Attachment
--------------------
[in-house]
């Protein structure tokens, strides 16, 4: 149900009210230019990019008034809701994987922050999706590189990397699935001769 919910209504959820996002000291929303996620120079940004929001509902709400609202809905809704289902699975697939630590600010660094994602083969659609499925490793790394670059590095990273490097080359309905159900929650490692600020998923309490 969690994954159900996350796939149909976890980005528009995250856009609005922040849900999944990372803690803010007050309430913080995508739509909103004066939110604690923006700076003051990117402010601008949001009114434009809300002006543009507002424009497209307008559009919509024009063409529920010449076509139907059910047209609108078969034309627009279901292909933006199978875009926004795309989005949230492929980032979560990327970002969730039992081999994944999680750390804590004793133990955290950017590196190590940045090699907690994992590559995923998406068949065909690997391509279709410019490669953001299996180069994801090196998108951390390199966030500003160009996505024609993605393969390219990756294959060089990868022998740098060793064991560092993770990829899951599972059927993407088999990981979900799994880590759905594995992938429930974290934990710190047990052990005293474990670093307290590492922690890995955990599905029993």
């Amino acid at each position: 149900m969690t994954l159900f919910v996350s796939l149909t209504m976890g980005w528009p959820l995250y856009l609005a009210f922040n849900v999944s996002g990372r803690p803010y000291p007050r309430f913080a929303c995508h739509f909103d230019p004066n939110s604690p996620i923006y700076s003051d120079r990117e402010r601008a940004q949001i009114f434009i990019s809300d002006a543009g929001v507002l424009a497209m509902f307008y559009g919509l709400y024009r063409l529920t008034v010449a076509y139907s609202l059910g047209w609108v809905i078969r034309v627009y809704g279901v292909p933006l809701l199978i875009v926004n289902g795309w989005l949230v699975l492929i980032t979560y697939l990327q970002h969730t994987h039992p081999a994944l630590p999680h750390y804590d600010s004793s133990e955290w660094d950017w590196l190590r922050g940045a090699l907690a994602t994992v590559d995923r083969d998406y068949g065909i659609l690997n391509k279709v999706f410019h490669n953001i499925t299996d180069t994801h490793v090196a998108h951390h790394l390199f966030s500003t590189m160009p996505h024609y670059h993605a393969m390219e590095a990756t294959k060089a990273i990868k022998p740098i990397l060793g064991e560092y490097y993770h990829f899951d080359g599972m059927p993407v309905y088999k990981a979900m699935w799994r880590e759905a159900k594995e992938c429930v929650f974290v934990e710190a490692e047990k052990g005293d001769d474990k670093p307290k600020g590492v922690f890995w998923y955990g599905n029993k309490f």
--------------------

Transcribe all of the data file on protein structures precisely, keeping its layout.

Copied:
[in-house]
């Protein structure tokens, strides 16, 4: 149900009210230019990019008034809701994987922050999706590189990397699935001769 919910209504959820996002000291929303996620120079940004929001509902709400609202809905809704289902699975697939630590600010660094994602083969659609499925490793790394670059590095990273490097080359309905159900929650490692600020998923309490 969690994954159900996350796939149909976890980005528009995250856009609005922040849900999944990372803690803010007050309430913080995508739509909103004066939110604690923006700076003051990117402010601008949001009114434009809300002006543009507002424009497209307008559009919509024009063409529920010449076509139907059910047209609108078969034309627009279901292909933006199978875009926004795309989005949230492929980032979560990327970002969730039992081999994944999680750390804590004793133990955290950017590196190590940045090699907690994992590559995923998406068949065909690997391509279709410019490669953001299996180069994801090196998108951390390199966030500003160009996505024609993605393969390219990756294959060089990868022998740098060793064991560092993770990829899951599972059927993407088999990981979900799994880590759905594995992938429930974290934990710190047990052990005293474990670093307290590492922690890995955990599905029993």
């Amino acid at each position: 149900m969690t994954l159900f919910v996350s796939l149909t209504m976890g980005w528009p959820l995250y856009l609005a009210f922040n849900v999944s996002g990372r803690p803010y000291p007050r309430f913080a929303c995508h739509f909103d230019p004066n939110s604690p996620i923006y700076s003051d120079r990117e402010r601008a940004q949001i009114f434009i990019s809300d002006a543009g929001v507002l424009a497209m509902f307008y559009g919509l709400y024009r063409l529920t008034v010449a076509y139907s609202l059910g047209w609108v809905i078969r034309v627009y809704g279901v292909p933006l809701l199978i875009v926004n289902g795309w989005l949230v699975l492929i980032t979560y697939l990327q970002h969730t994987h039992p081999a994944l630590p999680h750390y804590d600010s004793s133990e955290w660094d950017w590196l190590r922050g940045a090699l907690a994602t994992v590559d995923r083969d998406y068949g065909i659609l690997n391509k279709v999706f410019h490669n953001i499925t299996d180069t994801h490793v090196a998108h951390h790394l390199f966030s500003t590189m160009p996505h024609y670059h993605a393969m390219e590095a990756t294959k060089a990273i990868k022998p740098i990397l060793g064991e560092y490097y993770h990829f899951d080359g599972m059927p993407v309905y088999k990981a979900m699935w799994r880590e759905a159900k594995e992938c429930v929650f974290v934990e710190a490692e047990k052990g005293d001769d474990k670093p307290k600020g590492v922690f890995w998923y955990g599905n029993k309490f």